The list of data values is interpreted as y-values for the same x-value, so all the graphs update at the same time and speed.

The plotter will choose a different colour for each graph, the user has no control over this. The only way to influence this a little is by changing the order of the data.
arduino serial plotter multiple graphs
Three graphs with labels.


The Serial Plotter does have one “fancy” option: it lets you specify a label for each graph. Labels are only available when there are two graphs or more. There are two ways to do this:
  1. Before sending any data values, first send a list of labels with the labels separated by either a comma, a whitespace, or a tab character and end with a newline character. Therefore, the labels themselves cannot contain these characters. The data must be sent in the same order as the labels to match things up. Example
  2. Send labels and values as pairs and separate the two with a colon (‘:’), i.e.
    Make sure to always send these pairs in the same order to prevent the plotter from mixing up the data for different graphs. A list of label-value pairs must again be separated by either a comma, a whitespace, or a tab character and end with a newline character.
Note that as soon as you send a text string, it will be considered a label. It is therefore quite easy to mess up the labels. Another way to mess-up the labels is to forget delimiters, making data end up in a label.

Quirks & Limitations

The X-axis goes on forever, there is no way to restart the graph programmatically. The only way to do this is to close the Serial Plotter and then open it again. Sometimes it is even necessary to do this twice to get rid of stale labels and/or data.

It is not possible to plot a point at a (x,y) position of your choice; new points are always added at the end.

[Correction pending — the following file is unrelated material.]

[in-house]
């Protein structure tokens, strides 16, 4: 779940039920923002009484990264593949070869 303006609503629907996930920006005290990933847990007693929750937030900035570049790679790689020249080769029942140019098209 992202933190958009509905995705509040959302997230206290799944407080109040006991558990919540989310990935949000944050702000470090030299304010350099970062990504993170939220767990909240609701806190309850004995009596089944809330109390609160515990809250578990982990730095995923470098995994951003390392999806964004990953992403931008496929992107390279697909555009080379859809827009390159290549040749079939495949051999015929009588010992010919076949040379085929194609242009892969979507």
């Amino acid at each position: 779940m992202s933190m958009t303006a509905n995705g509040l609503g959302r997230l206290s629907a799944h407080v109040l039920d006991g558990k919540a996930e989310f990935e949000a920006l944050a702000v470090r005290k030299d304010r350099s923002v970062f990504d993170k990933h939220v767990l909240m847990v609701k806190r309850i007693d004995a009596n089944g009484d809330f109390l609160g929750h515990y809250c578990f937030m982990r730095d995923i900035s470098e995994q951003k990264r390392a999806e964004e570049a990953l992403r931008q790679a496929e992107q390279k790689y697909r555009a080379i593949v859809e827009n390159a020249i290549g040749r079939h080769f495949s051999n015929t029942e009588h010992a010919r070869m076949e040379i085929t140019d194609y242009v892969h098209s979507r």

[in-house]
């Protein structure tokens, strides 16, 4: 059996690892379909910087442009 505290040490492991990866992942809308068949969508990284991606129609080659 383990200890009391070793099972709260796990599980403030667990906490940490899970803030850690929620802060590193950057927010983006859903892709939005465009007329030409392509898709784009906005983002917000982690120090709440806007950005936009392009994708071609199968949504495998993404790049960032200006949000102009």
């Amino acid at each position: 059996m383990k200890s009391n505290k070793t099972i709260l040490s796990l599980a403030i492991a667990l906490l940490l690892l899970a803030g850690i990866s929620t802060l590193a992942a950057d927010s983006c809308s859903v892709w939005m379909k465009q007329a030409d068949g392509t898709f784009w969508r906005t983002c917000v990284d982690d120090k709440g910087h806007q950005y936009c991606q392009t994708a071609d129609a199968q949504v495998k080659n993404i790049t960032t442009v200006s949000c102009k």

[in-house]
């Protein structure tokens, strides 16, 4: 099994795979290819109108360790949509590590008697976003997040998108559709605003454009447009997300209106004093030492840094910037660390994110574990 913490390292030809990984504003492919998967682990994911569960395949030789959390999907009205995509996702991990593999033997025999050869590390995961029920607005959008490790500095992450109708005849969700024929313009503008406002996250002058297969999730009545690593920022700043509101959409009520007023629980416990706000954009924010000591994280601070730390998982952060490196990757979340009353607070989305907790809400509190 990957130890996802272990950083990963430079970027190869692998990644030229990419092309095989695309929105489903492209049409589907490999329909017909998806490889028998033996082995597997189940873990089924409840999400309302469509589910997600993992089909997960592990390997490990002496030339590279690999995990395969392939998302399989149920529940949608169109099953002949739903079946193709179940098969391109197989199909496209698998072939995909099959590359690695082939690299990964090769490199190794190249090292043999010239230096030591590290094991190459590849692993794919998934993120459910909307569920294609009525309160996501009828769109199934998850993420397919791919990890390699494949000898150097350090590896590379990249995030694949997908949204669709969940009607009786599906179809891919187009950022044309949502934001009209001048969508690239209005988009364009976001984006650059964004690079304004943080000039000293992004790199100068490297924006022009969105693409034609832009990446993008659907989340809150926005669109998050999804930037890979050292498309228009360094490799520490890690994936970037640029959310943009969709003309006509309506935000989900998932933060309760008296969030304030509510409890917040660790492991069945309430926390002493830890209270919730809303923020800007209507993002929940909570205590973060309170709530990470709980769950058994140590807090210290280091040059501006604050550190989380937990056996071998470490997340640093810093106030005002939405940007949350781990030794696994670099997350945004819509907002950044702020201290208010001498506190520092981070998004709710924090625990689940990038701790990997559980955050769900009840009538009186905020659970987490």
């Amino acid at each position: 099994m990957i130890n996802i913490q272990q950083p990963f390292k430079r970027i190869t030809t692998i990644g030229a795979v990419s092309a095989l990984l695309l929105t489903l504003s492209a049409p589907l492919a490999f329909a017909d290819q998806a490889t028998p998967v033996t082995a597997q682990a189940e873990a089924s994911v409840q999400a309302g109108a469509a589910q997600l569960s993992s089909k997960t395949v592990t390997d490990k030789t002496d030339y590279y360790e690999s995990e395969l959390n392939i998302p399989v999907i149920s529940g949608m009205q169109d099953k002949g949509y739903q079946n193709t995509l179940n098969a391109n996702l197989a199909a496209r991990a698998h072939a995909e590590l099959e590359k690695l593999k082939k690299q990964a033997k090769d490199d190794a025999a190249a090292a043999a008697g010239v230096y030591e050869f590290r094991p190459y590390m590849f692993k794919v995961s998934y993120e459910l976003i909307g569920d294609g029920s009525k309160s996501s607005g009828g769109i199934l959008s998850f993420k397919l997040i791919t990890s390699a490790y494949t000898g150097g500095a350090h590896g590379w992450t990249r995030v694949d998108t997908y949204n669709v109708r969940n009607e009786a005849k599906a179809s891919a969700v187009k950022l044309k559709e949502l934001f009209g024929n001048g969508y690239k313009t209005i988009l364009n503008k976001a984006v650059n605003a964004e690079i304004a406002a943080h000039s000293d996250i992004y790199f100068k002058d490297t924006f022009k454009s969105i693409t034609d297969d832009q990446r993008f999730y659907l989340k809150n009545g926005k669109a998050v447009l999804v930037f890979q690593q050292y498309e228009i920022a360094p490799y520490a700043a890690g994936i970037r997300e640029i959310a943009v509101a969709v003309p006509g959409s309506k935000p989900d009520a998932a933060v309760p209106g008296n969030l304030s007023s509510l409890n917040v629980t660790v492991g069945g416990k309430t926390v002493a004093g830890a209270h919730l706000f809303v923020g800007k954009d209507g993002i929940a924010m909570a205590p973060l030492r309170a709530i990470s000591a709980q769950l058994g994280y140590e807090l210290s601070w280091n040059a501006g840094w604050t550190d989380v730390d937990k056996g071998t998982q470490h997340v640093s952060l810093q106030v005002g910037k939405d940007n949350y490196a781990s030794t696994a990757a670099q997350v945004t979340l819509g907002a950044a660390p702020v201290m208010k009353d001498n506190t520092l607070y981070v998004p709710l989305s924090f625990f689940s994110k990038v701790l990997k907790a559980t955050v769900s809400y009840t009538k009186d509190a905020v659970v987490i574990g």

The Y-axis scales automatically, which seems nice, but can be very annoying, especially when there are outliers or glitches that force the scale up and make it hard or even impossible to see the much smaller data of interest. This can also happen when one data series is in the range of, say, [−1,+1], and another in the range [−100,+100]. In that case the scale will be from −100 to +100.

Some people try to outsmart the plotter by adding something like “min: −100,max:100” to the list of data values in an attempt to stop autoscaling, but this only works when every value stays within these bounds.
arduino serial plotter min max scales
Avoiding automatic scaling of the vertical axis by plotting Min and Max lines works if values are *always* in range.
arduino serial plotter minimum scale
The minimum scale usually is from −6 to +6, but −5 to +5 has been observed by me.

Helper Function

Below is a small helper function that you can insert in a sketch to make the Serial Plotter slightly more user-friendly while keeping the sketch readable at the same time:
void plot(String label, float value, bool last)
  Serial.print(label); // May be an empty string.
  if (label!="") Serial.print(":");
  if (last==false) Serial.print(",");
  else Serial.println();
If the string ‘label’ is specified, this function will print a “label:value” pair. If label is an empty string, then it will only print the value. This allows it to output pure CSV-formatted data in the Serial Monitor, good for use with spreadsheets. Note that you cannot have both the Serial Monitor and the Serial Plotter open at the same time.

After opening the serial port, call it like so:
plot("Temperature",temperature_value,false); // Graph1, more graphs follow.
plot("Humidity",humidity_value,false); // Graph2, more graphs follow.
plot("Pressure",pressure_value,true); // Graph3, last graph.
Remember to restart the Serial Plotter (close and reopen it) every time you modify the sketch to ensure that all stale data and labels are removed. When in doubt, repeat this procedure.